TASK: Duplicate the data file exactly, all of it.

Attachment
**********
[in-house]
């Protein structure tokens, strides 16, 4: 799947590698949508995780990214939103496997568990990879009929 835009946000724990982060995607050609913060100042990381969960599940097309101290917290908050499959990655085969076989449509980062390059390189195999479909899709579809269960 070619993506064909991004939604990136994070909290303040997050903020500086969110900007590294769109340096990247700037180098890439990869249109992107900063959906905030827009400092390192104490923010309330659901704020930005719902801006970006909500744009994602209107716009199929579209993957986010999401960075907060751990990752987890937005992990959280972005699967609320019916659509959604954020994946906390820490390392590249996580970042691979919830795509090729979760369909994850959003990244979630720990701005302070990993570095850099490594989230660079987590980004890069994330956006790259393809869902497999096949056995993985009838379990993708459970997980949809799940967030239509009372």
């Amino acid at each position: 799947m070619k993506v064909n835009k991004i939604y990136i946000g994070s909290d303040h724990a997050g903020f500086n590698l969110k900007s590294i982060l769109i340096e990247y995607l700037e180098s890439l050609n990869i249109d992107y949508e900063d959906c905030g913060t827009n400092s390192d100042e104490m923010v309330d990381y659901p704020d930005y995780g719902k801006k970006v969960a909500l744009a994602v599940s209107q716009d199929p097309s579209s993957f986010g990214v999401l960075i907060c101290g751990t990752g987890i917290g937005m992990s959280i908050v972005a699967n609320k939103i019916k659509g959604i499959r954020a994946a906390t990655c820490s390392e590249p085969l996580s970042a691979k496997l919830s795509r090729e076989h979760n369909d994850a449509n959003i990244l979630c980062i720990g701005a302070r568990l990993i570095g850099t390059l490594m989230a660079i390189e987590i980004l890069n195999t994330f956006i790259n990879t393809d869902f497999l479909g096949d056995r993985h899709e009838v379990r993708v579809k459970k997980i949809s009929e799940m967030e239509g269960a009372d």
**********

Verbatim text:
[in-house]
């Protein structure tokens, strides 16, 4: 799947590698949508995780990214939103496997568990990879009929 835009946000724990982060995607050609913060100042990381969960599940097309101290917290908050499959990655085969076989449509980062390059390189195999479909899709579809269960 070619993506064909991004939604990136994070909290303040997050903020500086969110900007590294769109340096990247700037180098890439990869249109992107900063959906905030827009400092390192104490923010309330659901704020930005719902801006970006909500744009994602209107716009199929579209993957986010999401960075907060751990990752987890937005992990959280972005699967609320019916659509959604954020994946906390820490390392590249996580970042691979919830795509090729979760369909994850959003990244979630720990701005302070990993570095850099490594989230660079987590980004890069994330956006790259393809869902497999096949056995993985009838379990993708459970997980949809799940967030239509009372």
């Amino acid at each position: 799947m070619k993506v064909n835009k991004i939604y990136i946000g994070s909290d303040h724990a997050g903020f500086n590698l969110k900007s590294i982060l769109i340096e990247y995607l700037e180098s890439l050609n990869i249109d992107y949508e900063d959906c905030g913060t827009n400092s390192d100042e104490m923010v309330d990381y659901p704020d930005y995780g719902k801006k970006v969960a909500l744009a994602v599940s209107q716009d199929p097309s579209s993957f986010g990214v999401l960075i907060c101290g751990t990752g987890i917290g937005m992990s959280i908050v972005a699967n609320k939103i019916k659509g959604i499959r954020a994946a906390t990655c820490s390392e590249p085969l996580s970042a691979k496997l919830s795509r090729e076989h979760n369909d994850a449509n959003i990244l979630c980062i720990g701005a302070r568990l990993i570095g850099t390059l490594m989230a660079i390189e987590i980004l890069n195999t994330f956006i790259n990879t393809d869902f497999l479909g096949d056995r993985h899709e009838v379990r993708v579809k459970k997980i949809s009929e799940m967030e239509g269960a009372d």